At The Girl Revolution, I loath problems without solutions.
Thankfully, the authors of So Sexy So Soon: The New Sexualized Childhood and What Parents Can Do to Protect Their Kids have not only researched he problem, but provided parents and educators with action steps.
1. Change the Laws – If deregulation of children’s media caused this problem, then reregulation of children’s media can fix it. A law that makes marketing directly to children under 12 illegal protects children makes sense. Marketers claim they have freedom of speech. In fact, the Constitution says nothing about protecting Corporations, marketing or advertising rights to market to children – it speaks only of people. Marketers can still sell their products – to PARENTS. Requiring that they make products that PARENTS believe are appropriate for their children. Adults are more savvy consumers and can deconstruct advertising – children can not. Marketers have a predatory advantage against children currently.
Campaign for a Commercial-Free Childhood has a list of laws currently before congress. Go to the list, read the laws and use their simple links to write your representatives to pass law that protects our children’s sexuality rather than exploits it. It’s an election year and now is the best time to see action.
2. Get involved with children’s advocacy groups. Campaign for a Commercial-Free Childhood has run a successful campaign to get Bratz out of Scholastic Book Fairs in schools and stop marketing for the new provocative 90210 on school bus radio. Sign up for the CCFC e-newsletter.
Shaping Youth is encouraging marketers to sell a better message to kids.
There are others like Mediawise.org with great research and resources.
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3. Screen, Filter and Ban Sexualized Content. Sit down with your kids and decide what your boundaries are. Limit the amount of marketing that finds it’s way into your child’s brain.
* Be aware that the rating system is voluntary, E’s reality lineup, Girls Next Door, Keeping Up With the Kardashians, Sunset Tan, and Dr. 90210 are rated TV-14.
* Be aware that many inappropriate shows are unrated. Commercials are not rated at all.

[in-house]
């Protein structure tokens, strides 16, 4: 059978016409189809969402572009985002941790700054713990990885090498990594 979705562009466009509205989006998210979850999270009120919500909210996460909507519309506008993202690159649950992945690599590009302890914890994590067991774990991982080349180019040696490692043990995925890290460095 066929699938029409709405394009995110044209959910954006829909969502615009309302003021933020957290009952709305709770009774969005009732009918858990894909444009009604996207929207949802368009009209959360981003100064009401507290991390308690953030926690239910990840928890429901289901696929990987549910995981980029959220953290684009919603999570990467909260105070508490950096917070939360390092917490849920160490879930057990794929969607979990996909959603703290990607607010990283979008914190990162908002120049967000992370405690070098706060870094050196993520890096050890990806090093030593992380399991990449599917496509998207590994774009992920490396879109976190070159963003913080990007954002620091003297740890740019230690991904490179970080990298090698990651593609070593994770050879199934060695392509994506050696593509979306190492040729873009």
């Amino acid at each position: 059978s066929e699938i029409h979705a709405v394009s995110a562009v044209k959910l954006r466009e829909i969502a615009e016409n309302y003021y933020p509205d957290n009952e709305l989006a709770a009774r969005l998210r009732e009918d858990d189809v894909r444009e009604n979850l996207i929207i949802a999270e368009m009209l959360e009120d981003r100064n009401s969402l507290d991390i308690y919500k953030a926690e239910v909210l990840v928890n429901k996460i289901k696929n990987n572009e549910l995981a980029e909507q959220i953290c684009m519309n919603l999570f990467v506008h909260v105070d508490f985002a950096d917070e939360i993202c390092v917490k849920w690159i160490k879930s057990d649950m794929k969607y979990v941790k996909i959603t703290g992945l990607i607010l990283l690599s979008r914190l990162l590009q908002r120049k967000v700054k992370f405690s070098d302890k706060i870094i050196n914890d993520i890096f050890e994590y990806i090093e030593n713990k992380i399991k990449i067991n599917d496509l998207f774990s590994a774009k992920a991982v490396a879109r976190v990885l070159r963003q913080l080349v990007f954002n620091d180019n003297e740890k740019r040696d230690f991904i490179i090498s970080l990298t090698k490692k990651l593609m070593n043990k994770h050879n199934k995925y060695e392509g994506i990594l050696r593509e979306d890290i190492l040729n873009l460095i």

* Video games and Internet ratings are also currently voluntary.
* Be aware that lots of advertising is popping up at school – in report cards, reading rewards, rewards for good behavior, in text books, signage, on Bus Radio, on Channel One, Corporate Sponsorships and fundraisers, etc.
4. Know Your Kid’s Media – the days when we can trust media and marketers are gone. Read their books, watch their shows, visit their websites, listen to their music and watch their television. Monitor their email and Facebook, MySpace, Twitters and Blogs. Advertising is in all of those places.
5. Get beyond “Just Say No.” Saying no about every single thing has been shown to further tear away at the parent-child relationship. Marketers use this and reinforce it in the marketing. Instead, open a dialogue and negotiate boundaries with them. Explain what you find objectionable about the product and allow the child to participate in boundary making.
6. Be open about Sex. I was shocked when sex came up directly. Ainsley was only 4. Then I looked around and realized it was on the radio, on television, in commercials, at the check out – for it not to come up would have been weird. If you don’t talk about sex with your kids – they will hear only the bad message from marketers.
7. Learn/Teach Media Literacy – What’s the real message? Figure it out, then talk to your kids about the message. Show them how Photoshop works, tell them how they are using inappropriate photos to lure children to buy items. Make them media-literate.
8. Processing Images – When children are exposed to extremely violent images or very inappropriate sexual images teachers and child psychologists have found that children have a need to process the information. Use art, drawing or painting and writing to allow your child to explore their feelings about inappropriate and frightening images.
9. Counteract Negative Stereotypes – We’ve come a long way baby, but the media – not so much. Sexualized media portrays boys as consumers and girls as products to be consumed. It portrays girls as the object on which to display sexual products like brand name clothing and sexual heals. When girls see themselves as objects on which sexuality is displayed, instead of inherently sexual beings, and boys view themselves as the consumer of the product, instead of inherently sexual beings that crave intimacy – no real sexually healthy identity occurs. Speak up! When you see this happening in media – point it out to your children and tell them your alternative views.
“I don’t think the clothes are sexy, I think confidence and self-respect in girls is sexy,”
“I believe men want the same emotional intimacy as women,” are key phrases that will help your children resist marketers objectifying sexual message.
10. Trust YOUR Instincts. Most parents know something funky is up. They didn’t have the ability to articulate what was going on. I’ve often heard parents check their own reality – “Did they just say that on a children’s show? Did that commercial just run during family programing? Can this really be happening? Am I imagining it or did this type of stuff not come up when I was growing up? Are the kids dressing worse for Halloween? Is that doll really a stripper?”
The answer is yes. They said it. They showed it. It is different. It is damaging. The toys really are sexual and the advertising really, really is that bad and getting worse every day.
Now that you know, what are you going to DO about it?
Read the rest of my So Sexy So Soon series:
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